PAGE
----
To say that this blog has been the low man on my totem pole of priorities would not be an exaggeration. We've received back the behavioral psychologist's 10-page report on her observations of VOTU and it states that the observer does not believe that VOTU is autistic. Instead, she thinks he suffers from 'intelligence deficiency'. Think on that for a moment.
Is that what they're calling it these days?
I heard that and immediately winged back to the first behavioral psychologist I consulted about DTYM's special needs who told me that my son's 'oppositional behavior' (ie, not doing what the instructors asked him to do when they asked him to do it and/or as many times as they wanted) was "due to parental lack of enforcing limits and setting boundaries." I carried that with me for five years. Five years where I thought that if I tried harder, pushed harder, was the best, most capable, most involved parent I could be then my child's behavior would magically fix itself. In trying to be this paragon of parental virtue I made myself miserable and my son an anxious wreck. It turns out that my older child suffers from the inattentive form of ADHD, which results in his being easily distracted and having difficulty staying focused through, say, a 40-minute school segment. Due to his condition, he also has difficulty picking up on unspoken social language; he's too distracted to observe facial expressions and body language, so he has difficulty connecting with his peers. I would love to go back to that behavioral psychologist and bash him upside the head. Instead, I'm taking from it a very valuable lesson--always get a second opinion. And a third. And a fourth. And a fifth. Get as many opinions as you need to until you figure out the real reason for what's happening with you and/or your child.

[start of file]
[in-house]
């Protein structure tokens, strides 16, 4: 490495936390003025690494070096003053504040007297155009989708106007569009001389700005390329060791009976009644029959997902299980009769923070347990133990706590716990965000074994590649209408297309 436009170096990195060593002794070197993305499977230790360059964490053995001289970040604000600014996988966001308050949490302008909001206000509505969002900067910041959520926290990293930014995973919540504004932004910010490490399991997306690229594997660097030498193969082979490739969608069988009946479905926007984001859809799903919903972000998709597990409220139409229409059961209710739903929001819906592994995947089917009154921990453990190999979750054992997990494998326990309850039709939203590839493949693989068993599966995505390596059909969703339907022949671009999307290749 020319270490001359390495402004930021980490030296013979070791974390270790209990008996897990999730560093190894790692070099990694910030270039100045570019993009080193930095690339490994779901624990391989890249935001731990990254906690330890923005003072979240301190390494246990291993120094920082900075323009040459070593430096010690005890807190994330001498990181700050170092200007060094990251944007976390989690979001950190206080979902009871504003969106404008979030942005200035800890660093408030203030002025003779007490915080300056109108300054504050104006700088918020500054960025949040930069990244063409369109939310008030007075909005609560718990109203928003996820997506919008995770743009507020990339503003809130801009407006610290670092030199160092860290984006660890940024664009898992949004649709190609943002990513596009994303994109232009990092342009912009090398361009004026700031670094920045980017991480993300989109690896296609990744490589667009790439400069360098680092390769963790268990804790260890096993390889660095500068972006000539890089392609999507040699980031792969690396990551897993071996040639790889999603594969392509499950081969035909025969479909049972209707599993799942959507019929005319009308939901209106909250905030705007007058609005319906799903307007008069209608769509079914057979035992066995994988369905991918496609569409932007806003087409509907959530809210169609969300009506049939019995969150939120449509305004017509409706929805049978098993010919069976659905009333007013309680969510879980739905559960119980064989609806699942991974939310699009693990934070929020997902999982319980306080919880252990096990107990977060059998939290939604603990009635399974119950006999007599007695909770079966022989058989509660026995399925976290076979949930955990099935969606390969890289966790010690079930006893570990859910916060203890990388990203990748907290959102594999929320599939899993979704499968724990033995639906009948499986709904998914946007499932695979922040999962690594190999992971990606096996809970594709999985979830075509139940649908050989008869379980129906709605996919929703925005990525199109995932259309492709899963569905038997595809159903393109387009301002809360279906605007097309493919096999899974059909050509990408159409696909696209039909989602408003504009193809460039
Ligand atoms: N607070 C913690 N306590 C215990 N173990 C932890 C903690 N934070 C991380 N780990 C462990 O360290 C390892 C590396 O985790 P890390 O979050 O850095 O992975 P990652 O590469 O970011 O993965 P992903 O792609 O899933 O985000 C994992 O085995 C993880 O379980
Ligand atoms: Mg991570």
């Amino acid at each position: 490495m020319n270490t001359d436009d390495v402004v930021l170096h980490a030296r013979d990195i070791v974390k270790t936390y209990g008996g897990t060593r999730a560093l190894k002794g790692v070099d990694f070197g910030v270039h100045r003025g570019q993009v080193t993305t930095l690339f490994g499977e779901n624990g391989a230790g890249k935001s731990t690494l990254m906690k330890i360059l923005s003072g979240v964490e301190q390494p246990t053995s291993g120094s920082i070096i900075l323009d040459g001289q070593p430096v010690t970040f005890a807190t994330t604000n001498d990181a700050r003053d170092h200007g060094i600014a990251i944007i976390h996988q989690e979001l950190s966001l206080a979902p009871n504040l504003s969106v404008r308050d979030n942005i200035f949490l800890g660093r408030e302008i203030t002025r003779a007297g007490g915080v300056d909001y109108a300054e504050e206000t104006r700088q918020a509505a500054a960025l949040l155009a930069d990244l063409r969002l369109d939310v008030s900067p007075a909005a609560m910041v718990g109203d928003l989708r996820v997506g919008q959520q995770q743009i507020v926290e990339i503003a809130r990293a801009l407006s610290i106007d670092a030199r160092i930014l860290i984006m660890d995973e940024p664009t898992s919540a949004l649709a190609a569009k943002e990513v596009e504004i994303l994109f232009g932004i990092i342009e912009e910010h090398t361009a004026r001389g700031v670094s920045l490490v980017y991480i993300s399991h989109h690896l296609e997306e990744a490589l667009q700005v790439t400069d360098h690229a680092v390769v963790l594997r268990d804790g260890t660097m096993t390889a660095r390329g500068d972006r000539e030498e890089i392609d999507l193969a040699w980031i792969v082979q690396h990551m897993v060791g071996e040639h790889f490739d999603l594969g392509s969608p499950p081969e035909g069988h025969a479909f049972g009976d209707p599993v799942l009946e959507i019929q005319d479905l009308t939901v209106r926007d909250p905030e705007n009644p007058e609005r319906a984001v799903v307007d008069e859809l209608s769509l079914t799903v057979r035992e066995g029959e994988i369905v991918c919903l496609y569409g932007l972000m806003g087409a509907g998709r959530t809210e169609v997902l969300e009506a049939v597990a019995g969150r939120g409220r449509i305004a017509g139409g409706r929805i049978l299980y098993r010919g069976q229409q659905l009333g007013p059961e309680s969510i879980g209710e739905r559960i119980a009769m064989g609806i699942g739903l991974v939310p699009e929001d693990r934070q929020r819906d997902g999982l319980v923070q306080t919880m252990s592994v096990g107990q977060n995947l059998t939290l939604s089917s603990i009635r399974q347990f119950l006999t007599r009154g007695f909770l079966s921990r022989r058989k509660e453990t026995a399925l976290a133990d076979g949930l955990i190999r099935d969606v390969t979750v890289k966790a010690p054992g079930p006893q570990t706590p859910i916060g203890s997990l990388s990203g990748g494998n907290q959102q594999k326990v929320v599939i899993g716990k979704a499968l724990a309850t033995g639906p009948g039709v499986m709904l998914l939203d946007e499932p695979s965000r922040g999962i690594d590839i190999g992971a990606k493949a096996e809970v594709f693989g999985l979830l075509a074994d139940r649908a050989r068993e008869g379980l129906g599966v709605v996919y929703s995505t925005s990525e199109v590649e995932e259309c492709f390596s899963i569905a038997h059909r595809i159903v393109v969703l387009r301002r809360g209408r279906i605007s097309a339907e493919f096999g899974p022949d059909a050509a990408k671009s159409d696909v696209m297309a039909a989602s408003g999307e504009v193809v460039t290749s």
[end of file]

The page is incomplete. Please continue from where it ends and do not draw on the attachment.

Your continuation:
This time, I will have VOTU go through more testing--again, to (I hope) rule out this ridiculous finding. Testing is like taking a list with all sorts of diagnoses and then ruling them out one by one. This may be a long, involved process of elimination but we'll get through it. Whatever the findings, I can only hope that the results mean more support, better support, and a clearer path for us to follow to guide VOTU towards success.
My son does not have an 'intelligence deficiency'. Intelligence cannot only be measured in scholastic performance. As I discussed another matter with his teacher, we both watched my five year old draw a person with a head, a fully detailed body (including a striped button-down shirt), arms and legs, hands and feet, a face with eyebrows, ears, and hair. His teachers have always told me how artistic he is and how much he loves drawing, painting, sculpting, etc. He may not be a scholastic whiz but his talents, interests, and 'intelligence' are clear.
At the very least, I'm hoping to have him repeat kindergarten. *sighs*
Thanks for Reading!